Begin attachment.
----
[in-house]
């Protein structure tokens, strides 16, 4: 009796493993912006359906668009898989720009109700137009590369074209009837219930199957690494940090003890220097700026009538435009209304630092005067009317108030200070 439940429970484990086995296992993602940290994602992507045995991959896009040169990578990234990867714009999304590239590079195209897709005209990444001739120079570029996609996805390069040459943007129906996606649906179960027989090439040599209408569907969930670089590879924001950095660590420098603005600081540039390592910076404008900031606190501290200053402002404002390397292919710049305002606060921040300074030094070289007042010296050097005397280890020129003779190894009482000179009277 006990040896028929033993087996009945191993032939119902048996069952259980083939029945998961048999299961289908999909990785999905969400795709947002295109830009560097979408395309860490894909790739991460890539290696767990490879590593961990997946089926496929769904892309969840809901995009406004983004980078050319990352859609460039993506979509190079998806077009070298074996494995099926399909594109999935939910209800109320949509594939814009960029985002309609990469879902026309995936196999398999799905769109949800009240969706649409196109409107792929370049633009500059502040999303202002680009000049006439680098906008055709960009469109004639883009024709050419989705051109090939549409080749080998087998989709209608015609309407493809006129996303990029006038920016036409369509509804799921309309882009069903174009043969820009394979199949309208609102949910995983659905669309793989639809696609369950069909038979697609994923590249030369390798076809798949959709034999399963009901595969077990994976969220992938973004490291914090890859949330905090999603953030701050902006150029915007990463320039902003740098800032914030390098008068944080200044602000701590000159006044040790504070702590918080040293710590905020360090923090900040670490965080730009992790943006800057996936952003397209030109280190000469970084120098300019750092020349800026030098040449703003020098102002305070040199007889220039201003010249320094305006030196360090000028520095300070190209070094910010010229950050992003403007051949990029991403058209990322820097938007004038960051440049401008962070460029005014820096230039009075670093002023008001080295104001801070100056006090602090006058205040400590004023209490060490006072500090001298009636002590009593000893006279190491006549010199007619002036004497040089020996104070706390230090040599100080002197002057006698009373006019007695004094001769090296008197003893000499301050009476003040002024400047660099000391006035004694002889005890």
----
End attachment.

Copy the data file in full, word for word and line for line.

[in-house]
């Protein structure tokens, strides 16, 4: 009796493993912006359906668009898989720009109700137009590369074209009837219930199957690494940090003890220097700026009538435009209304630092005067009317108030200070 439940429970484990086995296992993602940290994602992507045995991959896009040169990578990234990867714009999304590239590079195209897709005209990444001739120079570029996609996805390069040459943007129906996606649906179960027989090439040599209408569907969930670089590879924001950095660590420098603005600081540039390592910076404008900031606190501290200053402002404002390397292919710049305002606060921040300074030094070289007042010296050097005397280890020129003779190894009482000179009277 006990040896028929033993087996009945191993032939119902048996069952259980083939029945998961048999299961289908999909990785999905969400795709947002295109830009560097979408395309860490894909790739991460890539290696767990490879590593961990997946089926496929769904892309969840809901995009406004983004980078050319990352859609460039993506979509190079998806077009070298074996494995099926399909594109999935939910209800109320949509594939814009960029985002309609990469879902026309995936196999398999799905769109949800009240969706649409196109409107792929370049633009500059502040999303202002680009000049006439680098906008055709960009469109004639883009024709050419989705051109090939549409080749080998087998989709209608015609309407493809006129996303990029006038920016036409369509509804799921309309882009069903174009043969820009394979199949309208609102949910995983659905669309793989639809696609369950069909038979697609994923590249030369390798076809798949959709034999399963009901595969077990994976969220992938973004490291914090890859949330905090999603953030701050902006150029915007990463320039902003740098800032914030390098008068944080200044602000701590000159006044040790504070702590918080040293710590905020360090923090900040670490965080730009992790943006800057996936952003397209030109280190000469970084120098300019750092020349800026030098040449703003020098102002305070040199007889220039201003010249320094305006030196360090000028520095300070190209070094910010010229950050992003403007051949990029991403058209990322820097938007004038960051440049401008962070460029005014820096230039009075670093002023008001080295104001801070100056006090602090006058205040400590004023209490060490006072500090001298009636002590009593000893006279190491006549010199007619002036004497040089020996104070706390230090040599100080002197002057006698009373006019007695004094001769090296008197003893000499301050009476003040002024400047660099000391006035004694002889005890």